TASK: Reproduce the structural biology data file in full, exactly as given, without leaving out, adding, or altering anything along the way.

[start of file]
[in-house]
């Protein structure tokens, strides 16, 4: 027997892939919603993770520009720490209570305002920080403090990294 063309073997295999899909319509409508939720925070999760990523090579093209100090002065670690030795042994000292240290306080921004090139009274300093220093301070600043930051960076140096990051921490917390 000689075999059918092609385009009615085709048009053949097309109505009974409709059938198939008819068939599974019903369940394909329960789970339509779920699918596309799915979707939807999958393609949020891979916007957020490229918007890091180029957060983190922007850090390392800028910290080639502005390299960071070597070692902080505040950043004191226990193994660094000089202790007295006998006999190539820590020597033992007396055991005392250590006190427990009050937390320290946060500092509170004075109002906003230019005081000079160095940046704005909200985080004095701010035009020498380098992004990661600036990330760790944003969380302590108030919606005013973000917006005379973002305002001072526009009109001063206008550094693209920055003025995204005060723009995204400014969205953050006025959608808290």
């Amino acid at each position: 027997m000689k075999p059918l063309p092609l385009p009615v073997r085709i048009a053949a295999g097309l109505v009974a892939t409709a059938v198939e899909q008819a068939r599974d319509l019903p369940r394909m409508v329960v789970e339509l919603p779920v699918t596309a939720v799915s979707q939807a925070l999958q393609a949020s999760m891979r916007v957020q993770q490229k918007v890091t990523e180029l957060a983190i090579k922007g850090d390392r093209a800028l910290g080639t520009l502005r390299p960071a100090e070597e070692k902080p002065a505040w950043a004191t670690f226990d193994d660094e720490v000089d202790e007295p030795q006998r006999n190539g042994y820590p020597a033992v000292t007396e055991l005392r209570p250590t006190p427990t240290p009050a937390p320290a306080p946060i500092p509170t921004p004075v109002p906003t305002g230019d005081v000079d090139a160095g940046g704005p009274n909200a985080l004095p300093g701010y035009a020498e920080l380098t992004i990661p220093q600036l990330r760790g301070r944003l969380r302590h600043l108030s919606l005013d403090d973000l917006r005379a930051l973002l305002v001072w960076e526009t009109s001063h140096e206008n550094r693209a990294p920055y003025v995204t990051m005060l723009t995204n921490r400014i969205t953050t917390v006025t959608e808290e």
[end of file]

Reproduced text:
[in-house]
């Protein structure tokens, strides 16, 4: 027997892939919603993770520009720490209570305002920080403090990294 063309073997295999899909319509409508939720925070999760990523090579093209100090002065670690030795042994000292240290306080921004090139009274300093220093301070600043930051960076140096990051921490917390 000689075999059918092609385009009615085709048009053949097309109505009974409709059938198939008819068939599974019903369940394909329960789970339509779920699918596309799915979707939807999958393609949020891979916007957020490229918007890091180029957060983190922007850090390392800028910290080639502005390299960071070597070692902080505040950043004191226990193994660094000089202790007295006998006999190539820590020597033992007396055991005392250590006190427990009050937390320290946060500092509170004075109002906003230019005081000079160095940046704005909200985080004095701010035009020498380098992004990661600036990330760790944003969380302590108030919606005013973000917006005379973002305002001072526009009109001063206008550094693209920055003025995204005060723009995204400014969205953050006025959608808290």
């Amino acid at each position: 027997m000689k075999p059918l063309p092609l385009p009615v073997r085709i048009a053949a295999g097309l109505v009974a892939t409709a059938v198939e899909q008819a068939r599974d319509l019903p369940r394909m409508v329960v789970e339509l919603p779920v699918t596309a939720v799915s979707q939807a925070l999958q393609a949020s999760m891979r916007v957020q993770q490229k918007v890091t990523e180029l957060a983190i090579k922007g850090d390392r093209a800028l910290g080639t520009l502005r390299p960071a100090e070597e070692k902080p002065a505040w950043a004191t670690f226990d193994d660094e720490v000089d202790e007295p030795q006998r006999n190539g042994y820590p020597a033992v000292t007396e055991l005392r209570p250590t006190p427990t240290p009050a937390p320290a306080p946060i500092p509170t921004p004075v109002p906003t305002g230019d005081v000079d090139a160095g940046g704005p009274n909200a985080l004095p300093g701010y035009a020498e920080l380098t992004i990661p220093q600036l990330r760790g301070r944003l969380r302590h600043l108030s919606l005013d403090d973000l917006r005379a930051l973002l305002v001072w960076e526009t009109s001063h140096e206008n550094r693209a990294p920055y003025v995204t990051m005060l723009t995204n921490r400014i969205t953050t917390v006025t959608e808290e």